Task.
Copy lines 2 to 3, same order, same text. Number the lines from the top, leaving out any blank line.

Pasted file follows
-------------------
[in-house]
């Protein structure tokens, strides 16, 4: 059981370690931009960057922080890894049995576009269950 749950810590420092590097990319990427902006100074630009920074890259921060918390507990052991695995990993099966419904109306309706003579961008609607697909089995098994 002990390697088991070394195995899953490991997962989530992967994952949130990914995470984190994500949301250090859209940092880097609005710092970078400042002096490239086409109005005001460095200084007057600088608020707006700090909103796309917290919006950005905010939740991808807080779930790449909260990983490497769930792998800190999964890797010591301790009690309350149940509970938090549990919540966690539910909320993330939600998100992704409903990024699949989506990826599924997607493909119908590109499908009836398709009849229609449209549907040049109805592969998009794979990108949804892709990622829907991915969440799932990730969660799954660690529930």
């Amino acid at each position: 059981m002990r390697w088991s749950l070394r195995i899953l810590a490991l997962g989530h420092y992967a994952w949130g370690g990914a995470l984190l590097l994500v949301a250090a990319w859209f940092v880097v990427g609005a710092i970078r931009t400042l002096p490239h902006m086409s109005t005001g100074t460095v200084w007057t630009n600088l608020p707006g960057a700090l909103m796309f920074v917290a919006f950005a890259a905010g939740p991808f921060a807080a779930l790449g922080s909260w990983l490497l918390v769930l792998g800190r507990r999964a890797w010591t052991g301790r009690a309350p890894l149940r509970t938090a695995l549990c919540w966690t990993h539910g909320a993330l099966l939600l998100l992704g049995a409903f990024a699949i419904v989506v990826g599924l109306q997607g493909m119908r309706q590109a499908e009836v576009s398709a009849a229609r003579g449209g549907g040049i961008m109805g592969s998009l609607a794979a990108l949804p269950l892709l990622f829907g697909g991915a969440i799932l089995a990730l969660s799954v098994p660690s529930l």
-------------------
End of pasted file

């Protein structure tokens, strides 16, 4: 059981370690931009960057922080890894049995576009269950 749950810590420092590097990319990427902006100074630009920074890259921060918390507990052991695995990993099966419904109306309706003579961008609607697909089995098994 002990390697088991070394195995899953490991997962989530992967994952949130990914995470984190994500949301250090859209940092880097609005710092970078400042002096490239086409109005005001460095200084007057600088608020707006700090909103796309917290919006950005905010939740991808807080779930790449909260990983490497769930792998800190999964890797010591301790009690309350149940509970938090549990919540966690539910909320993330939600998100992704409903990024699949989506990826599924997607493909119908590109499908009836398709009849229609449209549907040049109805592969998009794979990108949804892709990622829907991915969440799932990730969660799954660690529930």
């Amino acid at each position: 059981m002990r390697w088991s749950l070394r195995i899953l810590a490991l997962g989530h420092y992967a994952w949130g370690g990914a995470l984190l590097l994500v949301a250090a990319w859209f940092v880097v990427g609005a710092i970078r931009t400042l002096p490239h902006m086409s109005t005001g100074t460095v200084w007057t630009n600088l608020p707006g960057a700090l909103m796309f920074v917290a919006f950005a890259a905010g939740p991808f921060a807080a779930l790449g922080s909260w990983l490497l918390v769930l792998g800190r507990r999964a890797w010591t052991g301790r009690a309350p890894l149940r509970t938090a695995l549990c919540w966690t990993h539910g909320a993330l099966l939600l998100l992704g049995a409903f990024a699949i419904v989506v990826g599924l109306q997607g493909m119908r309706q590109a499908e009836v576009s398709a009849a229609r003579g449209g549907g040049i961008m109805g592969s998009l609607a794979a990108l949804p269950l892709l990622f829907g697909g991915a969440i799932l089995a990730l969660s799954v098994p660690s529930l």